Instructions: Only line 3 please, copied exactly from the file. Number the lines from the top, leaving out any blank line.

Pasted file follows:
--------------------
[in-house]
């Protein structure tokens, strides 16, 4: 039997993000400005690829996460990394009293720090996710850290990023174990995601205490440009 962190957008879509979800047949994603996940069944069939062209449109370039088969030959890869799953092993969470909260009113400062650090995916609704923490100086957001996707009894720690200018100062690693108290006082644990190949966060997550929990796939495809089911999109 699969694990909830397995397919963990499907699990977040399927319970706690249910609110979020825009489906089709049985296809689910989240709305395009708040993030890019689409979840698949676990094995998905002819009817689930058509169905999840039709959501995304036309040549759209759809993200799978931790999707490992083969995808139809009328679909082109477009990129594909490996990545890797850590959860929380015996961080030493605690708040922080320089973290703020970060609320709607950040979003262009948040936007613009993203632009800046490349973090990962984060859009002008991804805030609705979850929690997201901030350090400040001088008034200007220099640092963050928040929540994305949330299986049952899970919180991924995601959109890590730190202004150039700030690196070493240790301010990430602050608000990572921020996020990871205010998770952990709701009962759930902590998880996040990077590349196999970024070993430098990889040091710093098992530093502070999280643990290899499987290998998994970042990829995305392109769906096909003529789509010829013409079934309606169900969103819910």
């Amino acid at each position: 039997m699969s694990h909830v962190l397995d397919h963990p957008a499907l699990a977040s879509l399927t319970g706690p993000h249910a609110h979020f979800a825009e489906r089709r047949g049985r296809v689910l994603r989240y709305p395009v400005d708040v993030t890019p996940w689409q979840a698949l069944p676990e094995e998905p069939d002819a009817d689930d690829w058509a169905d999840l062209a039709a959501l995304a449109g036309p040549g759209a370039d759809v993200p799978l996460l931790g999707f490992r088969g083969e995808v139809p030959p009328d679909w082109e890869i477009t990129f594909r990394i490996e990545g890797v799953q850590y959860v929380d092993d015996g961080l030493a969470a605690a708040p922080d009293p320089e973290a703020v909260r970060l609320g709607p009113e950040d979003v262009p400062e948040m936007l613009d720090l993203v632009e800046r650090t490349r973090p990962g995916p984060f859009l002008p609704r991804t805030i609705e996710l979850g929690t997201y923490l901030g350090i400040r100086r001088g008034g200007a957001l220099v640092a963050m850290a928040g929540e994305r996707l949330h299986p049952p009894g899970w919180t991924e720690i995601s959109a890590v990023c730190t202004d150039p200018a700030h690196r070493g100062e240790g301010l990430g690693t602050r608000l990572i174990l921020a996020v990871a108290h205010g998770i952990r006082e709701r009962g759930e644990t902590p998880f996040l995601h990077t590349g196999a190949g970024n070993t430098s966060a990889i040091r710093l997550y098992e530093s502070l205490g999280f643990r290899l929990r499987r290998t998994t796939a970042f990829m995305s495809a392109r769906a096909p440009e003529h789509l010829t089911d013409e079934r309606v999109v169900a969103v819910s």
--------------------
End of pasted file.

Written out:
């Amino acid at each position: 039997m699969s694990h909830v962190l397995d397919h963990p957008a499907l699990a977040s879509l399927t319970g706690p993000h249910a609110h979020f979800a825009e489906r089709r047949g049985r296809v689910l994603r989240y709305p395009v400005d708040v993030t890019p996940w689409q979840a698949l069944p676990e094995e998905p069939d002819a009817d689930d690829w058509a169905d999840l062209a039709a959501l995304a449109g036309p040549g759209a370039d759809v993200p799978l996460l931790g999707f490992r088969g083969e995808v139809p030959p009328d679909w082109e890869i477009t990129f594909r990394i490996e990545g890797v799953q850590y959860v929380d092993d015996g961080l030493a969470a605690a708040p922080d009293p320089e973290a703020v909260r970060l609320g709607p009113e950040d979003v262009p400062e948040m936007l613009d720090l993203v632009e800046r650090t490349r973090p990962g995916p984060f859009l002008p609704r991804t805030i609705e996710l979850g929690t997201y923490l901030g350090i400040r100086r001088g008034g200007a957001l220099v640092a963050m850290a928040g929540e994305r996707l949330h299986p049952p009894g899970w919180t991924e720690i995601s959109a890590v990023c730190t202004d150039p200018a700030h690196r070493g100062e240790g301010l990430g690693t602050r608000l990572i174990l921020a996020v990871a108290h205010g998770i952990r006082e709701r009962g759930e644990t902590p998880f996040l995601h990077t590349g196999a190949g970024n070993t430098s966060a990889i040091r710093l997550y098992e530093s502070l205490g999280f643990r290899l929990r499987r290998t998994t796939a970042f990829m995305s495809a392109r769906a096909p440009e003529h789509l010829t089911d013409e079934r309606v999109v169900a969103v819910s």